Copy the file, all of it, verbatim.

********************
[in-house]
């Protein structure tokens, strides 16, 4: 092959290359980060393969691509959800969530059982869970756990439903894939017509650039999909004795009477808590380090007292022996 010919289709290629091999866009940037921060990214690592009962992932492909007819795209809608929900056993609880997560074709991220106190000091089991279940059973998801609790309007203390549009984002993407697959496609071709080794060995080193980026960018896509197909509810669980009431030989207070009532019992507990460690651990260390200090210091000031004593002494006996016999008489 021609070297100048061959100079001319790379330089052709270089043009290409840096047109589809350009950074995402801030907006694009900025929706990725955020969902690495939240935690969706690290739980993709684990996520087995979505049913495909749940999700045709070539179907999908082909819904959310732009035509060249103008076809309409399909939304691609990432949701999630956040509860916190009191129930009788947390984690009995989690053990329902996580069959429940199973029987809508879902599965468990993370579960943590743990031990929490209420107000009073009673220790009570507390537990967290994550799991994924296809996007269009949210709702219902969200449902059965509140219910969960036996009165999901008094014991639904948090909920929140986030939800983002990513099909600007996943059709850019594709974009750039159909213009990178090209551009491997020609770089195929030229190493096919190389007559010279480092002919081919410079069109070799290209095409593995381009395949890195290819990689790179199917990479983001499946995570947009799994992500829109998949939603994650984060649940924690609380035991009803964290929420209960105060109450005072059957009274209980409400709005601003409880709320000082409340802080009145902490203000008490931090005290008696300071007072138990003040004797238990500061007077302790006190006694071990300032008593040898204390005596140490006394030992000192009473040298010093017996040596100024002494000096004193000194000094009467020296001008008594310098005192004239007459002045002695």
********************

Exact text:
[in-house]
């Protein structure tokens, strides 16, 4: 092959290359980060393969691509959800969530059982869970756990439903894939017509650039999909004795009477808590380090007292022996 010919289709290629091999866009940037921060990214690592009962992932492909007819795209809608929900056993609880997560074709991220106190000091089991279940059973998801609790309007203390549009984002993407697959496609071709080794060995080193980026960018896509197909509810669980009431030989207070009532019992507990460690651990260390200090210091000031004593002494006996016999008489 021609070297100048061959100079001319790379330089052709270089043009290409840096047109589809350009950074995402801030907006694009900025929706990725955020969902690495939240935690969706690290739980993709684990996520087995979505049913495909749940999700045709070539179907999908082909819904959310732009035509060249103008076809309409399909939304691609990432949701999630956040509860916190009191129930009788947390984690009995989690053990329902996580069959429940199973029987809508879902599965468990993370579960943590743990031990929490209420107000009073009673220790009570507390537990967290994550799991994924296809996007269009949210709702219902969200449902059965509140219910969960036996009165999901008094014991639904948090909920929140986030939800983002990513099909600007996943059709850019594709974009750039159909213009990178090209551009491997020609770089195929030229190493096919190389007559010279480092002919081919410079069109070799290209095409593995381009395949890195290819990689790179199917990479983001499946995570947009799994992500829109998949939603994650984060649940924690609380035991009803964290929420209960105060109450005072059957009274209980409400709005601003409880709320000082409340802080009145902490203000008490931090005290008696300071007072138990003040004797238990500061007077302790006190006694071990300032008593040898204390005596140490006394030992000192009473040298010093017996040596100024002494000096004193000194000094009467020296001008008594310098005192004239007459002045002695």